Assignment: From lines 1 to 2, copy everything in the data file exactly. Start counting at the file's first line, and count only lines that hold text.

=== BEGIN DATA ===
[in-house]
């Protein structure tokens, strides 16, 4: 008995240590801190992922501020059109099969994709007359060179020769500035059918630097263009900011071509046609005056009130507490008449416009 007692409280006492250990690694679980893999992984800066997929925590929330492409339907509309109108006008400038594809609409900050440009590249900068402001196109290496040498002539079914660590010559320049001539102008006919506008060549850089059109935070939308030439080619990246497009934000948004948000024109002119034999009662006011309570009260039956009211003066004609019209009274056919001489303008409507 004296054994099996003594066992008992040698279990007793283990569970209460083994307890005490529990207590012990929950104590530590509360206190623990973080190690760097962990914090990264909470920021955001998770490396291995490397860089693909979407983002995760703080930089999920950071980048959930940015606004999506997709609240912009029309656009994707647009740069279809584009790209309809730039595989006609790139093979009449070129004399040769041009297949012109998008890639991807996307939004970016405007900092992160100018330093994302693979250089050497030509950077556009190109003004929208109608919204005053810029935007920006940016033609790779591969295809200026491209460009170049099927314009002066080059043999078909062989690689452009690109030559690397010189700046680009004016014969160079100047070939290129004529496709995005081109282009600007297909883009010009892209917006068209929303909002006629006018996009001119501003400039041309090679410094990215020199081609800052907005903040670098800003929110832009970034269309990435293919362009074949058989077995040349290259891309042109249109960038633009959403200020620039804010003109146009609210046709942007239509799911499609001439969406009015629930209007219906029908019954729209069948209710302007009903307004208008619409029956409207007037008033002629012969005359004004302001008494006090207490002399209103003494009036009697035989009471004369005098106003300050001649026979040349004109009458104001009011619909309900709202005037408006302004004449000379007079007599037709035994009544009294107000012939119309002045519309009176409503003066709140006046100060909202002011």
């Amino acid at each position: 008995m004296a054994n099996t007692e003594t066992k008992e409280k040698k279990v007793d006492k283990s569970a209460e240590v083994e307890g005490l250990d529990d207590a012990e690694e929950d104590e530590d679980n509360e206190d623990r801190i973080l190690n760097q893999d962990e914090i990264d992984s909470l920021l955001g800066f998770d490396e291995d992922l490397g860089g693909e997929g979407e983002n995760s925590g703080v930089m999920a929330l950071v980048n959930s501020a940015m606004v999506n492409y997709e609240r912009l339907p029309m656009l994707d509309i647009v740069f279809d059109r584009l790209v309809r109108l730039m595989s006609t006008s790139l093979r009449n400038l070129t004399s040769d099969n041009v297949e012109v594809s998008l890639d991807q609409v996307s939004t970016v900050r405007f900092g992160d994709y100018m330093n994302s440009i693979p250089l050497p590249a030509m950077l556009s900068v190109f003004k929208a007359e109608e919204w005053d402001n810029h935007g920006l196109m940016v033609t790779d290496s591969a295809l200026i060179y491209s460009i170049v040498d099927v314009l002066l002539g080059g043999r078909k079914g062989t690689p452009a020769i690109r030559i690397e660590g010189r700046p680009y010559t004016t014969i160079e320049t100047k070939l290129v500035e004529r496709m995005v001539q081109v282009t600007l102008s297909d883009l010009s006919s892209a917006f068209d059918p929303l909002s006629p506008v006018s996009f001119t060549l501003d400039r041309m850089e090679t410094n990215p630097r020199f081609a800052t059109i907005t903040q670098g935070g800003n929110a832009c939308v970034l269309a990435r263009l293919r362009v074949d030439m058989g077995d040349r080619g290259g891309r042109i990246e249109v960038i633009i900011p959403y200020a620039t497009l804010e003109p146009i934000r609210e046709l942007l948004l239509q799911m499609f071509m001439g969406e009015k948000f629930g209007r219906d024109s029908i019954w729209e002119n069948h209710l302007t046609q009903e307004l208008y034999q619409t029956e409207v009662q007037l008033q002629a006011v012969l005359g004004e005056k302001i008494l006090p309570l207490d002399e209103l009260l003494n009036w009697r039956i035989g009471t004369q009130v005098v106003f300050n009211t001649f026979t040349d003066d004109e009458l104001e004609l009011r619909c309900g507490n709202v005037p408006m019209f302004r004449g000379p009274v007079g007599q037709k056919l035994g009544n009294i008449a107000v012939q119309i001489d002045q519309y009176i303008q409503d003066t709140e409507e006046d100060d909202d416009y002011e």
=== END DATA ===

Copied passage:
[in-house]
């Protein structure tokens, strides 16, 4: 008995240590801190992922501020059109099969994709007359060179020769500035059918630097263009900011071509046609005056009130507490008449416009 007692409280006492250990690694679980893999992984800066997929925590929330492409339907509309109108006008400038594809609409900050440009590249900068402001196109290496040498002539079914660590010559320049001539102008006919506008060549850089059109935070939308030439080619990246497009934000948004948000024109002119034999009662006011309570009260039956009211003066004609019209009274056919001489303008409507 004296054994099996003594066992008992040698279990007793283990569970209460083994307890005490529990207590012990929950104590530590509360206190623990973080190690760097962990914090990264909470920021955001998770490396291995490397860089693909979407983002995760703080930089999920950071980048959930940015606004999506997709609240912009029309656009994707647009740069279809584009790209309809730039595989006609790139093979009449070129004399040769041009297949012109998008890639991807996307939004970016405007900092992160100018330093994302693979250089050497030509950077556009190109003004929208109608919204005053810029935007920006940016033609790779591969295809200026491209460009170049099927314009002066080059043999078909062989690689452009690109030559690397010189700046680009004016014969160079100047070939290129004529496709995005081109282009600007297909883009010009892209917006068209929303909002006629006018996009001119501003400039041309090679410094990215020199081609800052907005903040670098800003929110832009970034269309990435293919362009074949058989077995040349290259891309042109249109960038633009959403200020620039804010003109146009609210046709942007239509799911499609001439969406009015629930209007219906029908019954729209069948209710302007009903307004208008619409029956409207007037008033002629012969005359004004302001008494006090207490002399209103003494009036009697035989009471004369005098106003300050001649026979040349004109009458104001009011619909309900709202005037408006302004004449000379007079007599037709035994009544009294107000012939119309002045519309009176409503003066709140006046100060909202002011």